Penny Taylor in Melbourne

Time out for Taylor

14th May 2012 from Knox Leader by Megan Hustwaite

PENNY Taylor is home in Melbourne cherishing precious time with family. 
She knows just how rare it is.
The international basketball star, considered the world’s best female player of the past year, had planned a flying visit before joining an Opals Olympic camp in Canberra this month.
Instead she is recovering from knee surgery that has, cruelly, ruled her out of the London Games.


The 30-year-old star, raised in the hills at Upwey, tore her anterior cruciate ligament while playing for Turkish team Fenerbahce six weeks ago. 
She flew to Melbourne a month ago for reconstructive surgery.
An emotional Taylor admits she is devastated, but the support of family and friends has given her strength.


The dynamic forward has spent the past decade overseas playing season-to-season in the Women’s National Basketball Association in the US and in Europe.
Taylor can’t recall the last Christmas she spent with family; her schedule allows just a handful of days in Australia each year.


“It’s been the silver lining out of all of this,” she said. 
“Mum has cancer and is in the process of chemo, so to spend time with her has been really nice. 
“I’ve been to my niece’s kinder and watched my little six-year-old nephew play basketball for Sandringham. They’re all the things I haven’t really had the chance to do.” 
The usually ultra-cool Taylor takes a deep breath, her eyes well with tears, when asked about London.
“It means missing the WNBA and over half the European season,” she said. 
“So, as far as my career goes, it’s pretty devastating, along with an Olympic Games.
“It’ll be tough. I’ve been part of that (Australian) team for a really long time. It’ll be really tough.”


Taylor is unlikely to be courtside in London but will be cheering the Opals wherever she may be.
“I wouldn’t dream of being there in the position of someone who can actually play and assist the team. I’m a basketball player and not a very good cheerleader,” she said.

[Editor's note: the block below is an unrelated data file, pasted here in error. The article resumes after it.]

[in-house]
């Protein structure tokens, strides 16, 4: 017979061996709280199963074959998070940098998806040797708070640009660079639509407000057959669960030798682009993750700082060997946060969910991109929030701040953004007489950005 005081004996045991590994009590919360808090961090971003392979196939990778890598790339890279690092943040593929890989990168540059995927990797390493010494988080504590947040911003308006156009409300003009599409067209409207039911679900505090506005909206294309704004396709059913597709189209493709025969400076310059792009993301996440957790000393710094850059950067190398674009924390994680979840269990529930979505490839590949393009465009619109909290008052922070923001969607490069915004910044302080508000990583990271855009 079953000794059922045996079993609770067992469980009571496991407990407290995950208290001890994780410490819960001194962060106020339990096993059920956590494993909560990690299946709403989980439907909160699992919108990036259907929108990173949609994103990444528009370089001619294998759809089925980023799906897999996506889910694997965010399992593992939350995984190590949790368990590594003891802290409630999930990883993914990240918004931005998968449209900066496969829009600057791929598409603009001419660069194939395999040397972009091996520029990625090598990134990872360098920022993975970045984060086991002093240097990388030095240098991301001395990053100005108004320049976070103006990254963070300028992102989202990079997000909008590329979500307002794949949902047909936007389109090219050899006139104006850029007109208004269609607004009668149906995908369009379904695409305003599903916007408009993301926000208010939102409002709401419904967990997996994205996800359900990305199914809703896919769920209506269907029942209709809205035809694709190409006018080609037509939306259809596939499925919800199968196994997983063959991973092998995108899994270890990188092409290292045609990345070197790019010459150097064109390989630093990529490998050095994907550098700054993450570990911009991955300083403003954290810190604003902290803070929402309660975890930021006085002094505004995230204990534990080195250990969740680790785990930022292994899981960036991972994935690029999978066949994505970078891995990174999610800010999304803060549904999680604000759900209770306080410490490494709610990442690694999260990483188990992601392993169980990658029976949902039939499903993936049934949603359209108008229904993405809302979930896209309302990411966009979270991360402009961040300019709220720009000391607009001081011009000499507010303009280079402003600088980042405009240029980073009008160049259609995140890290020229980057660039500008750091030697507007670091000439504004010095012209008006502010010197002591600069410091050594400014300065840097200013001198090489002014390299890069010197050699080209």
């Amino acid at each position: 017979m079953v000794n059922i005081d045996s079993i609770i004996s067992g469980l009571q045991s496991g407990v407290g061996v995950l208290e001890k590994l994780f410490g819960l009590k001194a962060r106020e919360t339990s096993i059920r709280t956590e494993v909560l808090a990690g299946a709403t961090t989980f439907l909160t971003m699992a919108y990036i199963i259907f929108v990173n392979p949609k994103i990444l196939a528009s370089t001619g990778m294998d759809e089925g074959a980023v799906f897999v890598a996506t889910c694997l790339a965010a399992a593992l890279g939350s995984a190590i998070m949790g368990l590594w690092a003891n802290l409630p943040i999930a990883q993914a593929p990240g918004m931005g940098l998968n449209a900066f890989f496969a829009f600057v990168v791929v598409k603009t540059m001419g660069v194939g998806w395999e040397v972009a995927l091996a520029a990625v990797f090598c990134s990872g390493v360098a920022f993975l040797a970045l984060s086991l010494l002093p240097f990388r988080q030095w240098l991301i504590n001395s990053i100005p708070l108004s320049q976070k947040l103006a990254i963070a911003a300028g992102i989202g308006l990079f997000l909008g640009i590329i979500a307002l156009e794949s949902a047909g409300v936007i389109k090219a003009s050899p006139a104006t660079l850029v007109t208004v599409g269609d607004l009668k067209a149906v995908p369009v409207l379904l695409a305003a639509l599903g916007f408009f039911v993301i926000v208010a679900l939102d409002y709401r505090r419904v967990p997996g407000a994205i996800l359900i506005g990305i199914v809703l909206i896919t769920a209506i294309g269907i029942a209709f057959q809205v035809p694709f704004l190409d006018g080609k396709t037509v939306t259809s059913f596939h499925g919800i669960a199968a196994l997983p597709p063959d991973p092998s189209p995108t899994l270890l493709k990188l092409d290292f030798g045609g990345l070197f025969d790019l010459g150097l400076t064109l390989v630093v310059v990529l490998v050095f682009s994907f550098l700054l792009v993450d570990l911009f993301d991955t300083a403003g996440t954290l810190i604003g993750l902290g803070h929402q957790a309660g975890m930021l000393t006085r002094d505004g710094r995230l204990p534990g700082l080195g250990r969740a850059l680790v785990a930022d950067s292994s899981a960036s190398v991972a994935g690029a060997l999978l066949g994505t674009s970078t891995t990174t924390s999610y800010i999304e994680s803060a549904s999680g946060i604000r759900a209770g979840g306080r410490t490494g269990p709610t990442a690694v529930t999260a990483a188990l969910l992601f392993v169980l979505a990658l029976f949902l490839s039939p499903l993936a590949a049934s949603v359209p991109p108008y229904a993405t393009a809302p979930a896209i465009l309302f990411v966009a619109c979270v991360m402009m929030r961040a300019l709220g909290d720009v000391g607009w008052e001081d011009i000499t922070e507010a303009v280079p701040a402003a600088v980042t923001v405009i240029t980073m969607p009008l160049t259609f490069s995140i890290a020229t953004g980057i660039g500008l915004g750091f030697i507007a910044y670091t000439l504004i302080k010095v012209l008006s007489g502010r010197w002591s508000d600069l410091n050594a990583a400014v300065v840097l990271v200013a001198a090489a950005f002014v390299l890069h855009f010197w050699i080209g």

Taylor, a dual Olympian, admits she’s stubborn and says it took time to accept the injury.
“I kept believing they didn’t have it right, that the scan was bad quality. I kept telling myself all these things,” she said. 
“The AIS flew a physio out to see me and he let me down gently and confirmed it was definitely an ACL.”
“I still stubbornly thought they’ll do another scan and it won’t be. It took a good three weeks for me to believe it.”


The second child of Michael and Denna, Taylor grew up in Upwey with older sister Heather and younger brother Philip. 
The siblings all played for the Belgrave South Red Devils before Penny joined the Nunawading Spectres. 
She moved to Canberra on an AIS scholarship and returned to Melbourne to play for the Dandenong Rangers, where she was named the WNBL’s most valuable player in the 2000-01 and 2001-02 seasons. 
The WNBA’s Cleveland Rockers drafted Taylor with a first round selection in 2001 but she has played for the Phoenix Mercury since 2004.


Taylor is planning a visit to the Belgrave South Red Devils before flying to the US, where she will start her rehabilitation. 
“They’re (Red Devils) a small club that doesn’t get big numbers. They feel like family,” she said. 
“I went to school with a girl called Suzi Rayment, and she and her husband are now really involved in running the club.”
“Their kids play there now and they really believe in the place.”
“I’m only too happy to go back there.” 


After living in the US, Italy, Russia and Turkey, Taylor doesn’t see herself travelling around the world if not for basketball.
“No, I hate airports and I’m a bad packer - yes, after all this time,” she said. 
“You learn not to miss anything too much when you’re away for so long, but I love just knowing where everything is in Melbourne.”
“I love all the familiar places and things and going to Chadstone and getting lost.”
“I love the attitude here. Things are very commonsense and people are friendly and positive.”

 




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